Step 2. Make Ricotta Cheese
Next I started the ricotta cheese. If you have time, I would do this the day before too so the cheese has plenty of time to drain. There are lots of recipes for making ricotta online. I used a recipe I found on about.com since it didn’t call for any ingredients that would be hard for me to find in Japan like rennet or buttermilk (I haven’t found it here yet, but if I do find buttermilk, I want to try the recipe on 101cookbooks). For one pan of lasagne, I followed the recipe using a liter of milk, so I reduced the ricotta recipe by a factor of 4. I let the ricotta sit to thicken while I finished preparing the rest of the ingredients and then went to drain it, but in hindsight, it really doesn’t need to sit for long in the pan, but it does take a while to drain. Make sure to start draining the ricotta a few hours before you want to assemble your lasagne.

Step 3. Prepare the Filling Ingredients
The markets in fall are filled with local spinach and mushrooms, so I decided to use those in addition to the Italian sausage in today’s lasagne. I sliced and sauteed a bunch of both eringi (king oyster) mushrooms and shimeji mushrooms. Next I blanched, drained, and chopped a bunch of fresh spinach (of course it would cook on its own in the lasagne, but this way it fits better). Finally, I browned the sausage in the same pan that I used for the mushrooms and would use to make the sauce. Finally, you can grate the mozzarella and parmagiano or pecorino romano cheeses now, or save time by grating the cheese while the sauce is cooking. Of course, the filling is up to you, so just choose a few things that look delicious and in season.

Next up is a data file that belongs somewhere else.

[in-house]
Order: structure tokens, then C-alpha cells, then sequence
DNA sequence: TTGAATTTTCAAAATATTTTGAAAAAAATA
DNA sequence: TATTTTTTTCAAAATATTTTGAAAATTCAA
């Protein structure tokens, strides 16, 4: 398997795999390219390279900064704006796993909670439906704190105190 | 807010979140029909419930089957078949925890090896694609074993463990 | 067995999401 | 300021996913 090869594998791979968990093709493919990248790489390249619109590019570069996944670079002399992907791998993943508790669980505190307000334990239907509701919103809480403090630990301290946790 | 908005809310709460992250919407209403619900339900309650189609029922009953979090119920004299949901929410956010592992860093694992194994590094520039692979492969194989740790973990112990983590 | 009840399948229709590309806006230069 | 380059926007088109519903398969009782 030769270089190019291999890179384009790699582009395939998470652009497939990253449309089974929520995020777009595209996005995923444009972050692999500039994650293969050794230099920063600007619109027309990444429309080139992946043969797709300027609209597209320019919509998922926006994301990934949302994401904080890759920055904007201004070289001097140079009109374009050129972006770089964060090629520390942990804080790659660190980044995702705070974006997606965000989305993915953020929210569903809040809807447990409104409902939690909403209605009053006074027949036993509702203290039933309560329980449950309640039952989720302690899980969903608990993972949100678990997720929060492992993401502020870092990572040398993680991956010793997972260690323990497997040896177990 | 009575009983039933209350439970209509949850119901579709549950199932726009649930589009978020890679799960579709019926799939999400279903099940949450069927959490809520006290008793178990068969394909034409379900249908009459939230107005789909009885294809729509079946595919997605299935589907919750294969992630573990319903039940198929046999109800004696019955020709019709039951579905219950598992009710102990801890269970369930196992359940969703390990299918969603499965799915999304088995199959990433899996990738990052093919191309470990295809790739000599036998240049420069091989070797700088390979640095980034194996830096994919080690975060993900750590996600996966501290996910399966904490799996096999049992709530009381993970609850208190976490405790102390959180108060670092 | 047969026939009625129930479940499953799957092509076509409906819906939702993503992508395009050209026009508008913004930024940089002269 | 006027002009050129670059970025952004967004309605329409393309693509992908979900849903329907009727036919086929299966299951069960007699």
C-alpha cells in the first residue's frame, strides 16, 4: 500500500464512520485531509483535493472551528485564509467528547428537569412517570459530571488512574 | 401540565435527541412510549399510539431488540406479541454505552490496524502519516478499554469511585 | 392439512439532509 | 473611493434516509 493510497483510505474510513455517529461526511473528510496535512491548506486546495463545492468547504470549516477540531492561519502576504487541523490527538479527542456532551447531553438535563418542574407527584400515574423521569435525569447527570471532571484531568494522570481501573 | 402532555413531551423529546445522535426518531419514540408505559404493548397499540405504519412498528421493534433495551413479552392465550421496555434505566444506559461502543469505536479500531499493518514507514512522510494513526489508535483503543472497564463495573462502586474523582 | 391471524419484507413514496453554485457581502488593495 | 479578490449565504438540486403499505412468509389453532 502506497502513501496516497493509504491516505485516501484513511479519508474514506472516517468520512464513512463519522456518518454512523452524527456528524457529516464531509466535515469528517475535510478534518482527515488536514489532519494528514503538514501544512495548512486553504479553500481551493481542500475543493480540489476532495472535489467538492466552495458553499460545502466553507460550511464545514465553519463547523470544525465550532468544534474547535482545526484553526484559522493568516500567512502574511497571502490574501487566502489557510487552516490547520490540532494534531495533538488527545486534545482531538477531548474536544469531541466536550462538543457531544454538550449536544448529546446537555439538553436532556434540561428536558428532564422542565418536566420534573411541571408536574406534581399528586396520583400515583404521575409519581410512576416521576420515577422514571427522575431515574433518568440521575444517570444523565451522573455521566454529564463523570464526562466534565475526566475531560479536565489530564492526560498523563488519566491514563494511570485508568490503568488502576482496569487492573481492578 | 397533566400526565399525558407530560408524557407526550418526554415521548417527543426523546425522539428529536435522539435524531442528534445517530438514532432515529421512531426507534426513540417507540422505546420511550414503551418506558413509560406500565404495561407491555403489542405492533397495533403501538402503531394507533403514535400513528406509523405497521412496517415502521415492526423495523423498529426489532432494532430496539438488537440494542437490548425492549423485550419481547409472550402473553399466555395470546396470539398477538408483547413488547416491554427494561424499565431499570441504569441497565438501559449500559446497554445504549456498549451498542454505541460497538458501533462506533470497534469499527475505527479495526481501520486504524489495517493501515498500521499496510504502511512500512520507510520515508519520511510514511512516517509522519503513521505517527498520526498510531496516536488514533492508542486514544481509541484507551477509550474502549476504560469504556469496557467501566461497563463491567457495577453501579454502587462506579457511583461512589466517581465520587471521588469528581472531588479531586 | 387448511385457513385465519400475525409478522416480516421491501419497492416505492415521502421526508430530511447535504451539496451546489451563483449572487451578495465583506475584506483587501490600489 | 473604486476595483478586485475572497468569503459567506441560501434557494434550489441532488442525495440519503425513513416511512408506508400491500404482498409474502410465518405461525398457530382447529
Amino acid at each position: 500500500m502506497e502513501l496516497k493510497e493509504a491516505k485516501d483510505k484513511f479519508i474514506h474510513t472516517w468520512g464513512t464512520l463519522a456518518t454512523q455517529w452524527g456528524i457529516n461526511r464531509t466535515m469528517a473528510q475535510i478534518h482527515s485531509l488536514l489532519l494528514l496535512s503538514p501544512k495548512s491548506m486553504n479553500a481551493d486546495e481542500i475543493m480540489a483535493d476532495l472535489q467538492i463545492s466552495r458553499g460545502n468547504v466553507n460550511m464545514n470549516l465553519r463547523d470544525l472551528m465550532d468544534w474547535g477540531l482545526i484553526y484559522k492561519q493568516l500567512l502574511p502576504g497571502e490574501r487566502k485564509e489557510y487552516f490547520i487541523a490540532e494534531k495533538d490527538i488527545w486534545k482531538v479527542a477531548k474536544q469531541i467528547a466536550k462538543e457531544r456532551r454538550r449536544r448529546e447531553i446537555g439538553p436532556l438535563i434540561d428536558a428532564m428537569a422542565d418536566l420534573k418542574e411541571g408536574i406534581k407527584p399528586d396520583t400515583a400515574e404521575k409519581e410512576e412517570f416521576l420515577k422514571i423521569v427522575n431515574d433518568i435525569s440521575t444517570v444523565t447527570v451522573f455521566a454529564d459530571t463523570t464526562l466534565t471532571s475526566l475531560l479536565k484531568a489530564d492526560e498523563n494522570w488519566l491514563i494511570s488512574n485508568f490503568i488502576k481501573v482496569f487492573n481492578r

Step 4. Make the Tomato Sauce
I made a simple tomato sauce by browning onions and garlic with a pinch of salt and then adding a splash of wine and a can of tomatoes. Toss in a bay leaf, some dried oregano, and a pinch of pepper, and simmer until slightly thickened. I like my tomato sauce for lasagne a little smoother, so I pureed about half in the blender and added it back to the pan. Don’t forget to season with more salt and a bit of sugar if necessary.

Step 6. Par-cook the Noodles